Give me a dollar’s worth please
I’d pull up to a service station in Daddy’s Pontiac, and hold one finger out the window, indicating I only had a dollar for gas, and that way, I didn’t have to tell Sweet Thing sitting next to me in the mid-50s that’s all I was buying, but we wouldn’t need the whole five gallons that buck bought anyhow on account of I knew of several places to temporarily park that automobile … for the purpose of saving gas, you understand.
Shucks, seems like just the other day they were advertising that molene was going up to fifty cents a gallon, and I vowed I wouldn’t pay that much. Well, I did, and you did, and we have multiplied that some. I always figured gas prices were artificial or something, but whatever.
Wonder how much a penny box of matches, a penny piece of blow gum or a carton of six cokes for a quarter might set ya back these days? My detailed research informed me that in 1953 Linden folks could buy a gas space heater from Gardner Hardware for $13.75, and Nathan Levy would be happy to sell the ladies sho nuff nylon stockings for 97 cents a pair.
Check out Demopolis business establishments no longer selling stuff: Sam’s Café, Meyer Brothers, Mackey Jewelry, Ulmer Furniture, Merchants Grocery, John C. Webb and Sons, Joe Sumerlin Contracting, Clinkscales, M & L Club, Froshin’s, Braswell Brothers and Braswell Hardware, Lowe’s Jewelry and even Ace Hardware. Two staples were Marengo Motors and Loyd Jones Chevrolet, and speaking of automobiles no longer can you find Jeffrey Motor Company in Linden or Skinner Motors selling Nash Ramblers over in Thomaston. The list exhausts me just remembering.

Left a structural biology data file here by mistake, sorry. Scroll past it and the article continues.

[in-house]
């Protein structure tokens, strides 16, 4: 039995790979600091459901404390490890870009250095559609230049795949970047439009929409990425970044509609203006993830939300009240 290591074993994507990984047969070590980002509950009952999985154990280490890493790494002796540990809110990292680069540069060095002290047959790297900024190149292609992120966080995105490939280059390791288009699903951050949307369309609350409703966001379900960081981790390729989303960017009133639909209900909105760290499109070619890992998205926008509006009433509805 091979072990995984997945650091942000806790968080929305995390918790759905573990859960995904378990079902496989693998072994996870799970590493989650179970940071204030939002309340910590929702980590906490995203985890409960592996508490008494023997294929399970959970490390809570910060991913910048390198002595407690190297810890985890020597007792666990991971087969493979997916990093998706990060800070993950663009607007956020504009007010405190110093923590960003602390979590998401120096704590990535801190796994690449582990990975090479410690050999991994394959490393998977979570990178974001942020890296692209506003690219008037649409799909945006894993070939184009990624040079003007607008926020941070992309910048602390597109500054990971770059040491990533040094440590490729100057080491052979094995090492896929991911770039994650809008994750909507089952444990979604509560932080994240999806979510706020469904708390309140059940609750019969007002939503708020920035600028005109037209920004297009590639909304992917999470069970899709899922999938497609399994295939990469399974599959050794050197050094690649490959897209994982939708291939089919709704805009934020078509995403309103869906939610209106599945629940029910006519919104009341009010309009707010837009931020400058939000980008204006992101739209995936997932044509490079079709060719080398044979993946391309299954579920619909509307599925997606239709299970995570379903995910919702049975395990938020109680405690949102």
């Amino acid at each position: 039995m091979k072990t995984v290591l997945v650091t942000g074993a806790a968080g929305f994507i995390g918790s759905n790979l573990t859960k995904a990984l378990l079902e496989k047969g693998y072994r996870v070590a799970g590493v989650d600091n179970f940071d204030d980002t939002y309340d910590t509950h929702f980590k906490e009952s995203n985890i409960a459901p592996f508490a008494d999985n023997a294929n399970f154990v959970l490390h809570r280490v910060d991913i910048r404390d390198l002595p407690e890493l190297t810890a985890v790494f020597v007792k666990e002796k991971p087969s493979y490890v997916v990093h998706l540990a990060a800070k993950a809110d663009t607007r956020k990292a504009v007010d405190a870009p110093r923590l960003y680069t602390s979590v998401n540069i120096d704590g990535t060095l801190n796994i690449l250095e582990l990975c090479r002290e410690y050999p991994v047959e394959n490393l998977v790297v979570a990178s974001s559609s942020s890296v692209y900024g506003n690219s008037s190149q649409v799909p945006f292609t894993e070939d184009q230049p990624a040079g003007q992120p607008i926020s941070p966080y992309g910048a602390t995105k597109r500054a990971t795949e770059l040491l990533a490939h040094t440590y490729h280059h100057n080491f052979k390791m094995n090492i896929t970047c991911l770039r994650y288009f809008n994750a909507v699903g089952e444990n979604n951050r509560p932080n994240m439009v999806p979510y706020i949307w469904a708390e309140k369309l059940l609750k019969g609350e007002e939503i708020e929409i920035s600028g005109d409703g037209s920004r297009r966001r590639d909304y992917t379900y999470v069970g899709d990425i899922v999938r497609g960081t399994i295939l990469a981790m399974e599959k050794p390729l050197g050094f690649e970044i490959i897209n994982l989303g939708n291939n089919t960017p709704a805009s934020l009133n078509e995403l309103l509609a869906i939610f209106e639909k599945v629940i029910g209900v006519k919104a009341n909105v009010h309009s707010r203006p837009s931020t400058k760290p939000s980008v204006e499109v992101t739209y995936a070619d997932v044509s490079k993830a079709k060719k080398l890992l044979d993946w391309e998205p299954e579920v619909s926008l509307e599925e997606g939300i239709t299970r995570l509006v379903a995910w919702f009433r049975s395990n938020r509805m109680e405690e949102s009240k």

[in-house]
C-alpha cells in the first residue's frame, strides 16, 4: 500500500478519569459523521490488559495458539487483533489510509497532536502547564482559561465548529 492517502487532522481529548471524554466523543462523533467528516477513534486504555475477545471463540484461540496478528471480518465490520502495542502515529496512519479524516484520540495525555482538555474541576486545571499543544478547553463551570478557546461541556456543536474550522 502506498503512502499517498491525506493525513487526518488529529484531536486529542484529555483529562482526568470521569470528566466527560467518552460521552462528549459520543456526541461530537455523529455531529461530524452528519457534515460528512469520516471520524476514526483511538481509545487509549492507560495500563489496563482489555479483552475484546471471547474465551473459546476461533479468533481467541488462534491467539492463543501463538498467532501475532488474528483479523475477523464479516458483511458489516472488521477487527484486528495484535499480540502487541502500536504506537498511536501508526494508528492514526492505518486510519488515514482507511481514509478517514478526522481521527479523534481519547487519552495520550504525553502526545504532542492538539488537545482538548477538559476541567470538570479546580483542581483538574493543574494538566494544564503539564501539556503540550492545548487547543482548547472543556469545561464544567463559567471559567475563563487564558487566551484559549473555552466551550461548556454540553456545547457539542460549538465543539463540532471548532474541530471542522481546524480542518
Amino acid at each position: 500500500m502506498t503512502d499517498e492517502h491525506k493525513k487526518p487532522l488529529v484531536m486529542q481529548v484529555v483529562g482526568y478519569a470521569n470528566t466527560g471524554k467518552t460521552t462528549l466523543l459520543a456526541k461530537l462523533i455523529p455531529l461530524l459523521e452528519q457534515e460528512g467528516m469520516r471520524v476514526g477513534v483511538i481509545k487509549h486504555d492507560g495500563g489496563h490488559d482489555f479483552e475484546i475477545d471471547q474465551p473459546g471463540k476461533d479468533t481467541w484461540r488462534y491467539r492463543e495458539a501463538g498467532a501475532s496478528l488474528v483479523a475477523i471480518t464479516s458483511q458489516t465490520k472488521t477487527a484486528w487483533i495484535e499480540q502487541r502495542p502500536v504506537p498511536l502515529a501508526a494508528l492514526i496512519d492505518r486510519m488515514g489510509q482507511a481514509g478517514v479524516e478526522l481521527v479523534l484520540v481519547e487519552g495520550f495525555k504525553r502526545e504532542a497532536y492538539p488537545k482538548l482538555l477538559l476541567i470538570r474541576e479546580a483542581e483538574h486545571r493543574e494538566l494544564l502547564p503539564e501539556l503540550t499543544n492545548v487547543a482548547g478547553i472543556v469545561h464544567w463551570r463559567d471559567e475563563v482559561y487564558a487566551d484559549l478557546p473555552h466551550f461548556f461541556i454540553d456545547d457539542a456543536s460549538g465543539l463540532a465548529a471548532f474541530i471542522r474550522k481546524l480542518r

Shoot, we used to walk into stores just to say howdy to the merchants with no thought of buying anything even if I did have a dime or a quarter in my pocket. Just thinking about stopping by Selby Hardware to visit with Edwin Selby, and find out what he knew going on around Linden Town. You already know we’d duck our heads in the barber shop to see if any good tales were being spun by some of the older fellows sitting around, whether we boys ought to hear ‘em or not.
Hey, how many of y’all took shop or Home Ec in school? I ‘member one time the boys and girls swapped up for a week or two. I don’t recollect how many chairs and stuff the gals made out there in shop, but I do clearly remember that the sewing and cooking the likes of us boys turned out most certainly left a heap to be desired, although my classmate, George Braswell, did come up with some pretty fair biscuits one day.
By the way, of no particular interest to anybody, I was walking over the old abandoned football field in Thomaston some years back, and I coulder sworn I located a stain from my bloody nose still on the grass where Don Crocker popped me in the snout with his elbow back when our helmets didn’t have face masks.
Sorter an unusual rambling column this week, so nothing to lose by reporting, for no particular reason, what a lady told me fifteen years or so ago. She told me that you could lead a cow upstairs, but that critter would not come back downstairs. Never have gotten around to installing a set of stairs out among my cows to test that piece of information, but that same lady did share with me that a duck’s quack would not echo. Y’all ever ponder on that piece of information before? I never did, and it’s not likely I ever will on account of there are not that many canyons and mountains in these parts to warrant experimenting with a duck’s echo or any other set of echoes for that matter.
Y’all get all that this week, Dear Readers? No telling what we might come up with me after the passage of another whole week, and ‘especially since that will be a whole new year dawning upon us. Happy New Year to you and yours.
— Tom Boggs is a columnist for the Demopolis Times and a native of Marengo County. His column,“Days Gone Bye,” appears weekly.